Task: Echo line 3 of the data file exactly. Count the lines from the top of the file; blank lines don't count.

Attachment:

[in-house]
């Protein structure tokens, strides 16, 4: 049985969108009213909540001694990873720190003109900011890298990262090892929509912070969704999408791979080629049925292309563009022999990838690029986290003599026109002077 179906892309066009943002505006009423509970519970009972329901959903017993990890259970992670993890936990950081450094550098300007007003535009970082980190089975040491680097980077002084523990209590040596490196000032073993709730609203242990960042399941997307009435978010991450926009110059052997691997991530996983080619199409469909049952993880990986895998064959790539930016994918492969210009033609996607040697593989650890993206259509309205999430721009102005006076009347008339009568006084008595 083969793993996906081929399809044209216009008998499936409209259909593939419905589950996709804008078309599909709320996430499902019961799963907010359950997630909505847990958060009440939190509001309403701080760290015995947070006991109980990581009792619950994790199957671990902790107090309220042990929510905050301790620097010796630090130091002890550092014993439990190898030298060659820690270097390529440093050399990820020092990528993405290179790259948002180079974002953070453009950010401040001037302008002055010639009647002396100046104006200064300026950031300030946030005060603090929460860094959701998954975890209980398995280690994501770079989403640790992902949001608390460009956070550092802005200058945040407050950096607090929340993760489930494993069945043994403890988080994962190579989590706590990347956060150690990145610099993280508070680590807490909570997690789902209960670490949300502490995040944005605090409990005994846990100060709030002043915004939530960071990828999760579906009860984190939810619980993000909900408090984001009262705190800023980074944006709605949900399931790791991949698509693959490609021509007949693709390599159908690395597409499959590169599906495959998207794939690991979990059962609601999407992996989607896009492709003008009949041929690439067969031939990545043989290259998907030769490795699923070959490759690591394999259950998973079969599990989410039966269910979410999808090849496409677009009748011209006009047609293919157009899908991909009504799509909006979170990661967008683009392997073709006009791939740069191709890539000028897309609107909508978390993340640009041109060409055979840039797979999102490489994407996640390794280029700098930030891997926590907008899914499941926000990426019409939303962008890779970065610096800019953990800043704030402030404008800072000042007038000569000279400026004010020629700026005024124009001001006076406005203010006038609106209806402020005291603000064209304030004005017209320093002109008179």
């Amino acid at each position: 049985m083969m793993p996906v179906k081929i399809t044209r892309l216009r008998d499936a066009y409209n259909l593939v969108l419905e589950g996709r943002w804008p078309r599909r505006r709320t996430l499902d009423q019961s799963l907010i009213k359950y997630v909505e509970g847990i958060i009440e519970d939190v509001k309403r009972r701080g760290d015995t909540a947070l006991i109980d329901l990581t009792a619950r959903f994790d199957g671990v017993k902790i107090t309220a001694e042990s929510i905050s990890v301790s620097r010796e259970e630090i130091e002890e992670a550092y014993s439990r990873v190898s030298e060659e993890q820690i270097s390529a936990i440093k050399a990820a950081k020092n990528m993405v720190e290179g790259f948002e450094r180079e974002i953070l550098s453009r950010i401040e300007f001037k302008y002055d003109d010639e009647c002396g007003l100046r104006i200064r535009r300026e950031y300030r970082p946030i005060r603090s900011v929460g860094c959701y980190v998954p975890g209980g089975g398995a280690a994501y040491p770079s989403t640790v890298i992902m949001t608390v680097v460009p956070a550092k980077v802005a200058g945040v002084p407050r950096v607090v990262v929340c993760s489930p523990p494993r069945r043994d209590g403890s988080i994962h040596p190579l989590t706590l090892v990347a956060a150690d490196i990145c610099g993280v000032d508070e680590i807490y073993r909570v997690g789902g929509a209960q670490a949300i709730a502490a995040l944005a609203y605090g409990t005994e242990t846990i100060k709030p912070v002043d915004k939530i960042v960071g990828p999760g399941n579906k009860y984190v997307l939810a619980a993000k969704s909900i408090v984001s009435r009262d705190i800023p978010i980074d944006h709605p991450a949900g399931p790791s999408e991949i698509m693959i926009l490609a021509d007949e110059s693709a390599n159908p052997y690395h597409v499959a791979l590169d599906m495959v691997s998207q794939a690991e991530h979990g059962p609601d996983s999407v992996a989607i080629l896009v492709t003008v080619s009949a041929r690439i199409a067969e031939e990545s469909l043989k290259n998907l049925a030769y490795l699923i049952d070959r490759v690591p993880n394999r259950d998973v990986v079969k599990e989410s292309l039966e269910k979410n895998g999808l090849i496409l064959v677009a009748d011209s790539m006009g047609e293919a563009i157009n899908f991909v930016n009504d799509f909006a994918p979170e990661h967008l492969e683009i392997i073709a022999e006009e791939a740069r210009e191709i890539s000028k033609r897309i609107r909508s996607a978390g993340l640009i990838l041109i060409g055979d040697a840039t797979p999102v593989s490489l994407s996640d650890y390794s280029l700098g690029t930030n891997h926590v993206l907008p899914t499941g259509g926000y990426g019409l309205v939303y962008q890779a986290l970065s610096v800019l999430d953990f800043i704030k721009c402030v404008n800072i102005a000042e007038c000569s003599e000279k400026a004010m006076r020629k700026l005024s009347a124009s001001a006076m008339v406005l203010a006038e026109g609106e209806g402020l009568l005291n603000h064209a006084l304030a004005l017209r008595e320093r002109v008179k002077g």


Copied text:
């Amino acid at each position: 049985m083969m793993p996906v179906k081929i399809t044209r892309l216009r008998d499936a066009y409209n259909l593939v969108l419905e589950g996709r943002w804008p078309r599909r505006r709320t996430l499902d009423q019961s799963l907010i009213k359950y997630v909505e509970g847990i958060i009440e519970d939190v509001k309403r009972r701080g760290d015995t909540a947070l006991i109980d329901l990581t009792a619950r959903f994790d199957g671990v017993k902790i107090t309220a001694e042990s929510i905050s990890v301790s620097r010796e259970e630090i130091e002890e992670a550092y014993s439990r990873v190898s030298e060659e993890q820690i270097s390529a936990i440093k050399a990820a950081k020092n990528m993405v720190e290179g790259f948002e450094r180079e974002i953070l550098s453009r950010i401040e300007f001037k302008y002055d003109d010639e009647c002396g007003l100046r104006i200064r535009r300026e950031y300030r970082p946030i005060r603090s900011v929460g860094c959701y980190v998954p975890g209980g089975g398995a280690a994501y040491p770079s989403t640790v890298i992902m949001t608390v680097v460009p956070a550092k980077v802005a200058g945040v002084p407050r950096v607090v990262v929340c993760s489930p523990p494993r069945r043994d209590g403890s988080i994962h040596p190579l989590t706590l090892v990347a956060a150690d490196i990145c610099g993280v000032d508070e680590i807490y073993r909570v997690g789902g929509a209960q670490a949300i709730a502490a995040l944005a609203y605090g409990t005994e242990t846990i100060k709030p912070v002043d915004k939530i960042v960071g990828p999760g399941n579906k009860y984190v997307l939810a619980a993000k969704s909900i408090v984001s009435r009262d705190i800023p978010i980074d944006h709605p991450a949900g399931p790791s999408e991949i698509m693959i926009l490609a021509d007949e110059s693709a390599n159908p052997y690395h597409v499959a791979l590169d599906m495959v691997s998207q794939a690991e991530h979990g059962p609601d996983s999407v992996a989607i080629l896009v492709t003008v080619s009949a041929r690439i199409a067969e031939e990545s469909l043989k290259n998907l049925a030769y490795l699923i049952d070959r490759v690591p993880n394999r259950d998973v990986v079969k599990e989410s292309l039966e269910k979410n895998g999808l090849i496409l064959v677009a009748d011209s790539m006009g047609e293919a563009i157009n899908f991909v930016n009504d799509f909006a994918p979170e990661h967008l492969e683009i392997i073709a022999e006009e791939a740069r210009e191709i890539s000028k033609r897309i609107r909508s996607a978390g993340l640009i990838l041109i060409g055979d040697a840039t797979p999102v593989s490489l994407s996640d650890y390794s280029l700098g690029t930030n891997h926590v993206l907008p899914t499941g259509g926000y990426g019409l309205v939303y962008q890779a986290l970065s610096v800019l999430d953990f800043i704030k721009c402030v404008n800072i102005a000042e007038c000569s003599e000279k400026a004010m006076r020629k700026l005024s009347a124009s001001a006076m008339v406005l203010a006038e026109g609106e209806g402020l009568l005291n603000h064209a006084l304030a004005l017209r008595e320093r002109v008179k002077g």